The 2017 Conference App is available now. Visit your device’s App Store to download. Download the app to view the full session schedule, including descriptions. Filter the schedule by CEU or group hosting. View the full exhibitor listing and create a custom schedule.

You must download and register for the 2017 version to view information for the 102nd Annual Conference; the 2016 version will not be updated.

The 2017 Conference App is Exclusively Sponsored by Phoenix Advisors, LLC.

b. Don’t Use Unauthorized Hotel Reservation Services

Every year there are unauthorized firms soliciting housing and hotel reservations from attendees at the Annual League Conference.

We assure you that the only firm authorized to handle our conference housing reservations is A.C. Central Reservations

This information is on the top of the official conference housing form sent to all municipal clerks and posted on our website: www.njslom.org/2017conf/index.html

c. Plan Now for November: Exhibit Highlights

The Exhibit Hall at the League’s Annual Conference offers a wide variety of services and products. Each day at the conference, take the opportunity to enjoy the exhibit floor by stopping in for a nice lunch and visits to the booths for every municipal need, concern, and interest.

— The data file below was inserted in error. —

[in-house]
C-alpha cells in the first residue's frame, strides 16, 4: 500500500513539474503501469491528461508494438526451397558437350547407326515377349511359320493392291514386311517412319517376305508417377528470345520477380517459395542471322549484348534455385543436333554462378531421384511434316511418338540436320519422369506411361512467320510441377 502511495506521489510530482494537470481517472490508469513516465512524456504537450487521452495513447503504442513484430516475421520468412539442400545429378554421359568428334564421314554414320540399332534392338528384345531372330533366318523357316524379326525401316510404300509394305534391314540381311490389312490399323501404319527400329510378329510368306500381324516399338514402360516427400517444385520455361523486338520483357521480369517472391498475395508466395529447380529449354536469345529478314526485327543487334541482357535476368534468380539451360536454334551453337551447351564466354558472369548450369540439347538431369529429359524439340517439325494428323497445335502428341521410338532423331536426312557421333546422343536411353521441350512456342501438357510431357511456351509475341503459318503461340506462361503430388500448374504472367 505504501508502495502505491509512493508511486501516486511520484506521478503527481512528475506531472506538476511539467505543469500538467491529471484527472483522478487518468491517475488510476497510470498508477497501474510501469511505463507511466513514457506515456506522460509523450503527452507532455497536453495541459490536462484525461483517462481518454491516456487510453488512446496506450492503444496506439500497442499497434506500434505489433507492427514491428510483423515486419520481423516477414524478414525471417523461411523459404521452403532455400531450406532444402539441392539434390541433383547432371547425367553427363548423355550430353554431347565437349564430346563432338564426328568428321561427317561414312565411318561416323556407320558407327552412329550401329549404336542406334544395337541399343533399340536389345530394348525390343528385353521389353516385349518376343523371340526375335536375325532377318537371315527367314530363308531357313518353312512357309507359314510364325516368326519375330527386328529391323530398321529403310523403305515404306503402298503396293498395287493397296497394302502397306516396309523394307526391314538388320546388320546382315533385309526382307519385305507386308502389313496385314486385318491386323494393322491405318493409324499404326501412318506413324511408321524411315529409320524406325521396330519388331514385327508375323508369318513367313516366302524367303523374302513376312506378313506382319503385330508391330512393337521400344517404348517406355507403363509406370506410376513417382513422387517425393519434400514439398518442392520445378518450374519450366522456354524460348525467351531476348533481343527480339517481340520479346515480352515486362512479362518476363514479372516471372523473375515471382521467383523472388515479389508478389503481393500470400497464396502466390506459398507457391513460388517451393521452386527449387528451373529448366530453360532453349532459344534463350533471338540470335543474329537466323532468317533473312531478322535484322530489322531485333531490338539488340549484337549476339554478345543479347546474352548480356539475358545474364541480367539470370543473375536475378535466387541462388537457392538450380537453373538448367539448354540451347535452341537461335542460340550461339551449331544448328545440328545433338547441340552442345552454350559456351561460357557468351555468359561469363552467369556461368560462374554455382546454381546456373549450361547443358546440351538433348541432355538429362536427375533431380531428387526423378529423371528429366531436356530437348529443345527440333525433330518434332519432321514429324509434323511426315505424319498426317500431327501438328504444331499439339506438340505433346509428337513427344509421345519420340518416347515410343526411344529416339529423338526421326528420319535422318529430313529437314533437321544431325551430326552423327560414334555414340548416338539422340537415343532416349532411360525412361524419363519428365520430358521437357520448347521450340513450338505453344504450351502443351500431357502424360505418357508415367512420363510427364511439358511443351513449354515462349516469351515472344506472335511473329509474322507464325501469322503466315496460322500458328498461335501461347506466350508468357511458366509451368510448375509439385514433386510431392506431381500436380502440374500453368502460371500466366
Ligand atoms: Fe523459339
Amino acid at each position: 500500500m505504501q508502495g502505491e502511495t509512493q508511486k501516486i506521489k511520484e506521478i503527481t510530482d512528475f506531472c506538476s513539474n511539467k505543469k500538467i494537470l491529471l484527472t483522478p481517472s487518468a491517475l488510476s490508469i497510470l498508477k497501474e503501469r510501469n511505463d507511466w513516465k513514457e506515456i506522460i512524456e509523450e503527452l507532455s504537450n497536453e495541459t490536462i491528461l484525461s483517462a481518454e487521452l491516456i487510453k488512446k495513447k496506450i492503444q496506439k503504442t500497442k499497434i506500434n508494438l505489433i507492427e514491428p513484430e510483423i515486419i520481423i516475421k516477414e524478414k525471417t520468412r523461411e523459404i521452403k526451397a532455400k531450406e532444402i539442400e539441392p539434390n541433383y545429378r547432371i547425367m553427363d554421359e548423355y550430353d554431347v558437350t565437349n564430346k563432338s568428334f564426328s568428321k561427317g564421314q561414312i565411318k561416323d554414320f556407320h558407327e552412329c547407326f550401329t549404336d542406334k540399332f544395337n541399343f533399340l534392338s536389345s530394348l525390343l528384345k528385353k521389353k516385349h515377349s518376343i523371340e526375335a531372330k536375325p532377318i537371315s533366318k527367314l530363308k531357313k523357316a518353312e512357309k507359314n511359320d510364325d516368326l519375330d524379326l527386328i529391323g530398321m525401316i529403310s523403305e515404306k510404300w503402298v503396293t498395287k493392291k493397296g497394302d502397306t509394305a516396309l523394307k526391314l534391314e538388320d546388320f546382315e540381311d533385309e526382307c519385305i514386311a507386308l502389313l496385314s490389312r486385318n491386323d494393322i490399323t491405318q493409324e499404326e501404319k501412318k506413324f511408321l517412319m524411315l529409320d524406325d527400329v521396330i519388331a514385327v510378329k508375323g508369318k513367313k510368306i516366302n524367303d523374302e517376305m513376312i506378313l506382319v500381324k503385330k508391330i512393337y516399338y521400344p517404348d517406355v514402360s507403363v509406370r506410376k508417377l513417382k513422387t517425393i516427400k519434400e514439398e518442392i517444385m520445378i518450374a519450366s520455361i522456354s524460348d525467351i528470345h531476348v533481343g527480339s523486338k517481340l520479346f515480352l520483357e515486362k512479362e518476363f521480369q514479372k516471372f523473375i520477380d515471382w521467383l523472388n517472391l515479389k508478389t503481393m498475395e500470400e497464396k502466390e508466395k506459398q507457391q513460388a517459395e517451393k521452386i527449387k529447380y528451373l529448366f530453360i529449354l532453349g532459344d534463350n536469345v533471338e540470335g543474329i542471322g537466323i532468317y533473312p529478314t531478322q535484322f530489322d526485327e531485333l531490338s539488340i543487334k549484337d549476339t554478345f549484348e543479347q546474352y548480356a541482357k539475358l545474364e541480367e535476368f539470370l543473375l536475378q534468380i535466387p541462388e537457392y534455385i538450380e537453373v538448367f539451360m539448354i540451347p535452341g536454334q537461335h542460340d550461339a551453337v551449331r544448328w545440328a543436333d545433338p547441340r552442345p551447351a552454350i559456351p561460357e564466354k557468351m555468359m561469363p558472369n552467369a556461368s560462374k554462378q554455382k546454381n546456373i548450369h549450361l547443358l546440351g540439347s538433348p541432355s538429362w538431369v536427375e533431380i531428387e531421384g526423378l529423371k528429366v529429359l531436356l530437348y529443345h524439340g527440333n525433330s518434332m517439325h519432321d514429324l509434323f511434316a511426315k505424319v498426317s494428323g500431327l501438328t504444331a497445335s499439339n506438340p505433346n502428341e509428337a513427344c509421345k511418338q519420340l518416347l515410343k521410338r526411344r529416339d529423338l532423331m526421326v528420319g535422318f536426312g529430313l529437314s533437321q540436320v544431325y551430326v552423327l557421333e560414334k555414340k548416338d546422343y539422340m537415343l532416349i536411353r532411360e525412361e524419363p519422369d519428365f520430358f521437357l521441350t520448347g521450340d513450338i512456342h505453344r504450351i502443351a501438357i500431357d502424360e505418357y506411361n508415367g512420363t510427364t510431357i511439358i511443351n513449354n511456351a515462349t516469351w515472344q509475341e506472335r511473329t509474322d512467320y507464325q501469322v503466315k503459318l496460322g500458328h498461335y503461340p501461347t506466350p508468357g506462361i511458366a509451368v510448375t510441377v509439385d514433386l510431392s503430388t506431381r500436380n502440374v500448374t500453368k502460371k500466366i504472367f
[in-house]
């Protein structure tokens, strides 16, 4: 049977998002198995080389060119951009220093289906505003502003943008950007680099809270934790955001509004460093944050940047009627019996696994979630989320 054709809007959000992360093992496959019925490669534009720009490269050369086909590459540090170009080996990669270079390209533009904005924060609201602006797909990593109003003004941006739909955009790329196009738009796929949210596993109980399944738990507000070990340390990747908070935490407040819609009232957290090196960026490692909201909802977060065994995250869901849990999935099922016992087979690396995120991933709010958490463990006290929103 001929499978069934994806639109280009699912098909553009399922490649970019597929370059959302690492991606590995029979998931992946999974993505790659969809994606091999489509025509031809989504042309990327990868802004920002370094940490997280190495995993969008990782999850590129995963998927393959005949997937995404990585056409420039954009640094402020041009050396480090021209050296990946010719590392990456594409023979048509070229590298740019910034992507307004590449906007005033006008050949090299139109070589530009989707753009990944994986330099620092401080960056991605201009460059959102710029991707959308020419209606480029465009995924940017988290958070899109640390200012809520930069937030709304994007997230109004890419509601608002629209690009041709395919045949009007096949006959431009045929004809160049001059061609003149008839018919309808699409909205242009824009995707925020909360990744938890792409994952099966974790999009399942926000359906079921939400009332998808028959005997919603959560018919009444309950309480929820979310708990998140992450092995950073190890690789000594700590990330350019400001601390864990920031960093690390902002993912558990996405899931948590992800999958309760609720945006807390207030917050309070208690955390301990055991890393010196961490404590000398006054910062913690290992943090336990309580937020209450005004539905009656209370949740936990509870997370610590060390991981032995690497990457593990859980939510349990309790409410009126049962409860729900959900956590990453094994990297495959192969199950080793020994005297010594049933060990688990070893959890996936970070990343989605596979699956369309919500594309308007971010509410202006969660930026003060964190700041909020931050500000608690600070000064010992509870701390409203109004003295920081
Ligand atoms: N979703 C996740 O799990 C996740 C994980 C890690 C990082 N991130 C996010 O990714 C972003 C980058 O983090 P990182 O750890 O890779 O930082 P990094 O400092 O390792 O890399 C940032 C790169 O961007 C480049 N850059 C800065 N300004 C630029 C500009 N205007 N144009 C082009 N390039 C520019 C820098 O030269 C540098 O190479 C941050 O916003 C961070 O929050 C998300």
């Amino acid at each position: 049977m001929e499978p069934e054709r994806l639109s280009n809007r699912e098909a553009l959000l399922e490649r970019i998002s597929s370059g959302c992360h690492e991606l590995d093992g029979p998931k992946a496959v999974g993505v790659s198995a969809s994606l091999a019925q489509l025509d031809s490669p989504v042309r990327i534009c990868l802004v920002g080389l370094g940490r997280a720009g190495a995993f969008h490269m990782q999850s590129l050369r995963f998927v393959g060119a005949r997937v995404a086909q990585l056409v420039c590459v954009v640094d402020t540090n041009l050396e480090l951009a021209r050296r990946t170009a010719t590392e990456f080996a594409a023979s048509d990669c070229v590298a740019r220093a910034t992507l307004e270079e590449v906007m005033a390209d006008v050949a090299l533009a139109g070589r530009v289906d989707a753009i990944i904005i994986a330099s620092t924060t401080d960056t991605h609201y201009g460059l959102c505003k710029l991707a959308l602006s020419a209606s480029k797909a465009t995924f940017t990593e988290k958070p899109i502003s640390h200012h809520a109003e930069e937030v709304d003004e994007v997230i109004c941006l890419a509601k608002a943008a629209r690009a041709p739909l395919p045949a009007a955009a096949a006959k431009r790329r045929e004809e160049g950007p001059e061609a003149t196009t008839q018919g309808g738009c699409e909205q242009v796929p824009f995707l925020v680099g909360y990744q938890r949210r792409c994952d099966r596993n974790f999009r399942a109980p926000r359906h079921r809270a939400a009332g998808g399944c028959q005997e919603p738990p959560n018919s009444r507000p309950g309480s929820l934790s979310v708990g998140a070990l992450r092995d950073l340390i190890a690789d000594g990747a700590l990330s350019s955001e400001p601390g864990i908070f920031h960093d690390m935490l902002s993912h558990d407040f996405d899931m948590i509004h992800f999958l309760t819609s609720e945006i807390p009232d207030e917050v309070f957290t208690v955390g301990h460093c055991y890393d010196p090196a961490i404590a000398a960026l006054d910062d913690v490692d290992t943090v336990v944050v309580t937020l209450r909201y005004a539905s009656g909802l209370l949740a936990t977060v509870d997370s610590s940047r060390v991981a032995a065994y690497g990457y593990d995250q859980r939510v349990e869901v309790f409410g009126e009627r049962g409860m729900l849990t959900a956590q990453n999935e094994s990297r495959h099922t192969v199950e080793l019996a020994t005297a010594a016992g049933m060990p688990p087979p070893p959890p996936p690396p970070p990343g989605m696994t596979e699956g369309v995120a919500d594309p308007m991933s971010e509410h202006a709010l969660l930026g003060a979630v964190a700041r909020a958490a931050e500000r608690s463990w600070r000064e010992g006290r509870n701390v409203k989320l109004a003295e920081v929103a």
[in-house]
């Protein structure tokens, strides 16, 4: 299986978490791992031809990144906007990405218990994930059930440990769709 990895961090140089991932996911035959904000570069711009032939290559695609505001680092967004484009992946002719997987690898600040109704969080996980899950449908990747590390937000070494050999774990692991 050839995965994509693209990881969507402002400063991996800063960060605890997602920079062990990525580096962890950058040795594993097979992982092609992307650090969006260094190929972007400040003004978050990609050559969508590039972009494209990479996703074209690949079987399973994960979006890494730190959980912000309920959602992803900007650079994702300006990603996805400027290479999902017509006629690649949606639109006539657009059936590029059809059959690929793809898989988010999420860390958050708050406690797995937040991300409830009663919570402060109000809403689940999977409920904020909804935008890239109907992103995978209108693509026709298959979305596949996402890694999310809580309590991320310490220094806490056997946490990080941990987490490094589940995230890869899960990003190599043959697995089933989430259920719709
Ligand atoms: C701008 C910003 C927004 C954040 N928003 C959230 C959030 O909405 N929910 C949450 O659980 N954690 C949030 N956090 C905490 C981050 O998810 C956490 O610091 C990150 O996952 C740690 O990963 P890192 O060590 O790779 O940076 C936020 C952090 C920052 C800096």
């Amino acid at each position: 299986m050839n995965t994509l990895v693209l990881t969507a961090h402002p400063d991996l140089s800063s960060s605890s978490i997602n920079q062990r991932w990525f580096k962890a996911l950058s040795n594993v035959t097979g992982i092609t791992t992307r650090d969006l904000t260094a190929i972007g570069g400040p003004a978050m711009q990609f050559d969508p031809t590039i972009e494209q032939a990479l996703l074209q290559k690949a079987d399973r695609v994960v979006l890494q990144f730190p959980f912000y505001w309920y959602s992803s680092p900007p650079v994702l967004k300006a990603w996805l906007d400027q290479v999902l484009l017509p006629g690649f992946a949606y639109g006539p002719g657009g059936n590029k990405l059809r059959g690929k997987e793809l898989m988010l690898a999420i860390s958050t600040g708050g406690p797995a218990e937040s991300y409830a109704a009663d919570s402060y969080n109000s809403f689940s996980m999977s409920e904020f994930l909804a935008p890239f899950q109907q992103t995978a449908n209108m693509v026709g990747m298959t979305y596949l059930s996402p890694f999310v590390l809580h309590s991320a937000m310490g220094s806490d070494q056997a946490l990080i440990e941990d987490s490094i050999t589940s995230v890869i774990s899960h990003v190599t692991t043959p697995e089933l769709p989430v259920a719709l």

Begin to make your list of exhibitors to visit including current favorites and the 62 new exhibiting companies–or contact them now! Plan today by visiting our interactive map at https://shows.map-dynamics.com/NJLM2017/

d. NJLM 2017 Conference CEU List Has Been Posted!

The first version of Annual Conference CEU list has been posted. You can view this list by clicking the following link: www.njslom.org/2017conf/ceu-list.pdf

Please note, the Annual Conference CEU list is not final, please continue to check the conference page www.njslom.org/2017conf/index.html frequently for updates.

e. Don’t Forget! CEU Tracking System Procedures for 102nd Annual NJLM Conference

Badge Scanners will be used to track CEU Credits and Attendance at the NJLM 102nd Annual Conference.

For Sessions that Have CEU credit Available

  • All Attendees looking to earn credit must scan-in and scan-out of these qualifying sessions* to earn their CEU credits.
  • Attendees will claim their certificates after the conference via the League website www.njslom.org/confceu/

For more information or for a complete list of procedures please click the following link for www.njslom.org/2017conf/ceu.html

* Please note, the procedures described above only apply to educational sessions. Business Meetings and vendor sessions are not included in the scanning system.

IV. Also of Interest

November Grants Posted

The League’s November grants page has been posted and includes links to several federal funding opportunities.  Click here to visit the Grant Resource Center.

The League’s Grant Resource Center features links and resources to assist municipalities in their grant search. 

Looking for a database of grants?  Through a partnership with GrantStation, League members may sign up for a discounted membership to use their funding databases.  Reserve through NJLM for up to 85% off!  Click here for more information.

Contact: Taran B. Samhammer, Media and Advertising Manager, tsamhammer@njslom.org, 609- 695-3481 x124.

Sincerely,           

Michael F. Cerra
Assistant Executive Director